On December 18, 2010, The United States Senate once again stymied efforts to fix one of the least controversial aspects of our broken immigration system by voting down the DREAM Act by a vote of 55-41. The DREAM Act was passed by the United States House of Representatives, and would allow an earned path to legal status to 2 million children and young adults that have lived in the U.S. for virtually their entire lives.
The DREAM Act would have allowed qualified minors and young adults a chance to gain legal status in the U.S. after either serving in the U.S. military for at least 2 years, or attending 2 years of college. Children and young adults faced many additional stringent requirements to gain status under the DREAM Act the Senate voted against. Applicants had to prove they were people of good moral character, had a good criminal record, and had been in the U.S. since 2005.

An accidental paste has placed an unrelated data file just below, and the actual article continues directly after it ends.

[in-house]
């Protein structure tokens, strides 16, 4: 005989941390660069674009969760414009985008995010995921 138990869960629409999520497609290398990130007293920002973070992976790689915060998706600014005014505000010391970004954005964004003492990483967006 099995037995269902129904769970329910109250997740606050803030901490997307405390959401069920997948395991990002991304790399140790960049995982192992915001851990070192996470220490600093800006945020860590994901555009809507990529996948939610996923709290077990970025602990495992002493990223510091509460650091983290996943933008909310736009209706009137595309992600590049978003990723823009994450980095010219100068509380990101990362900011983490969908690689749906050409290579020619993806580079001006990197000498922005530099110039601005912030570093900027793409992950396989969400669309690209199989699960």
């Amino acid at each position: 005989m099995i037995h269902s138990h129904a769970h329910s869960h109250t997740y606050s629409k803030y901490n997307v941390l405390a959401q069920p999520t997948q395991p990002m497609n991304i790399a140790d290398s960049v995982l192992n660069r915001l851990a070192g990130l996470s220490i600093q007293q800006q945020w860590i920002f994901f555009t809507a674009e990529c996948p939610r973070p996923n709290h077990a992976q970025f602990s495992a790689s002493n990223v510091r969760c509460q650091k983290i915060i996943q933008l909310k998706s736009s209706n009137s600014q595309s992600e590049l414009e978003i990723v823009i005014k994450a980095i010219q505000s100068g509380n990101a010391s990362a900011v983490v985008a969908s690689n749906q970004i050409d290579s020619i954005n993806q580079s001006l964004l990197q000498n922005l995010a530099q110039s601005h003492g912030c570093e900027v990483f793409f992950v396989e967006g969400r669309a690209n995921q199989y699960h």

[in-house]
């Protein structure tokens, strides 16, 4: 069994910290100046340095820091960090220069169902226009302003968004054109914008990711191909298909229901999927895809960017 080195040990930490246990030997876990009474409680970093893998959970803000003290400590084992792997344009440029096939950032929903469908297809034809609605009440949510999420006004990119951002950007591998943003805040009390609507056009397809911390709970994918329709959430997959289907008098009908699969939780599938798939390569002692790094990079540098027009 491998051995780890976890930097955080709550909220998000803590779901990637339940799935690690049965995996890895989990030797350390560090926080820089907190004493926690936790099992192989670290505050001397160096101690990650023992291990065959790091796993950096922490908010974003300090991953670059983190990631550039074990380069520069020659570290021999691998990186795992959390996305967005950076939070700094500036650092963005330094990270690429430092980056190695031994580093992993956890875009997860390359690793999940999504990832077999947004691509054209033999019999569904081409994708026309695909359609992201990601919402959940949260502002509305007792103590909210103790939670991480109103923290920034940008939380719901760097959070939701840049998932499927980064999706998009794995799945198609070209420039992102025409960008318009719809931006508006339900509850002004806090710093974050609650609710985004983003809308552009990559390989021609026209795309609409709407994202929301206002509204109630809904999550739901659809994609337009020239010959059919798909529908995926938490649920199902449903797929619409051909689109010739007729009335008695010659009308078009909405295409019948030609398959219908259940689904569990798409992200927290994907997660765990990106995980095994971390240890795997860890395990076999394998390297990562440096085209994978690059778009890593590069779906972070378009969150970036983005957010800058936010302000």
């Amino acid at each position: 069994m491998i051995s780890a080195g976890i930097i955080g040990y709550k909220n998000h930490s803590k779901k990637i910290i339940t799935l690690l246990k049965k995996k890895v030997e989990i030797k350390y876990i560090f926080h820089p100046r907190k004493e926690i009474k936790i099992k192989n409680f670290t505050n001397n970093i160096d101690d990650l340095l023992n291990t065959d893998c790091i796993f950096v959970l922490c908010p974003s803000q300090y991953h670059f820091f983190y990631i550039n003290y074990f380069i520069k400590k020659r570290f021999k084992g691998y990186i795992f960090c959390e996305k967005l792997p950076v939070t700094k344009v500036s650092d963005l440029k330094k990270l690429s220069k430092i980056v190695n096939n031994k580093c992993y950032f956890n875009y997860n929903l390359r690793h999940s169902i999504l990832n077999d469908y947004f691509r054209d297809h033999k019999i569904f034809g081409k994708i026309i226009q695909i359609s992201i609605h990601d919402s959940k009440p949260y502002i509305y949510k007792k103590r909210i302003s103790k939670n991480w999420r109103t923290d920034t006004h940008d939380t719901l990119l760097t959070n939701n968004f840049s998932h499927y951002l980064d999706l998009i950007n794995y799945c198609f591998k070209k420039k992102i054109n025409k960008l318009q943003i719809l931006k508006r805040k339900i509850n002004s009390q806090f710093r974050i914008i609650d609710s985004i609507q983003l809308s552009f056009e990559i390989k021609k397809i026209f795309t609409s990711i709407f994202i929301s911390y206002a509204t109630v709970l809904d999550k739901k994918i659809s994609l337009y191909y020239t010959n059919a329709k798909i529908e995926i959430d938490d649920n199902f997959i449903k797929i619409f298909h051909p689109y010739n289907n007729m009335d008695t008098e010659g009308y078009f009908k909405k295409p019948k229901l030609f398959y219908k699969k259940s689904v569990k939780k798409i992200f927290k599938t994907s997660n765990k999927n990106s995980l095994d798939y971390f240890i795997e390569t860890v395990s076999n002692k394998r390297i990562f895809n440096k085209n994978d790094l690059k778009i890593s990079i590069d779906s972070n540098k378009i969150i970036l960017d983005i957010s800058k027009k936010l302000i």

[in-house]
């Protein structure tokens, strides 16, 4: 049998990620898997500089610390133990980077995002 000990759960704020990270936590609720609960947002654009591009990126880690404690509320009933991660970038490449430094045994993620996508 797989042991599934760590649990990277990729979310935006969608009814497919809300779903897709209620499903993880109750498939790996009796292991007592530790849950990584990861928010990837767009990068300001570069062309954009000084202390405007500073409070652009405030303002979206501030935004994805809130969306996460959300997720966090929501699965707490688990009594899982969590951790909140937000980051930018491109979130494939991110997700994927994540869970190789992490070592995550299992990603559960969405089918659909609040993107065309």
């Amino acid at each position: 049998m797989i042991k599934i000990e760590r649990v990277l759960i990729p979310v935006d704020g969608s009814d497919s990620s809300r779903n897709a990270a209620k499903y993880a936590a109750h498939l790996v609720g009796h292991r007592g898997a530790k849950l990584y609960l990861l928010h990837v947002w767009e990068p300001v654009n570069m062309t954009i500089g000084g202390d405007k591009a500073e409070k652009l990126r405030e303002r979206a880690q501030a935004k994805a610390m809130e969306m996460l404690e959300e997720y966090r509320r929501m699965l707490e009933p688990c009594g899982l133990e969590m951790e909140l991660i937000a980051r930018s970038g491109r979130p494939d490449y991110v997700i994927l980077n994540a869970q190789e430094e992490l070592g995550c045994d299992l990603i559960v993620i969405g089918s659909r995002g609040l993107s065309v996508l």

The Dream Act was passed by the U.S. House Of Representatives, and was supported by the Obama Administration, the United States Department of Defense, and university, religious, and community leaders across the nation. It fell 5 votes short, but the real failure is that this Congress would sooner deport our best and brightest immigrant minors rather than allowing them to serve in our military and strengthen and diversify our education system, and the economy as a whole. The DREAM Act may not have passed, but immigrant children cannot and should not have to continue living the daily nightmare created our broken immigration system. This country cannot achieve its dreams while continuing to force children who bear no fault further into the shadows. Shame on the Senate.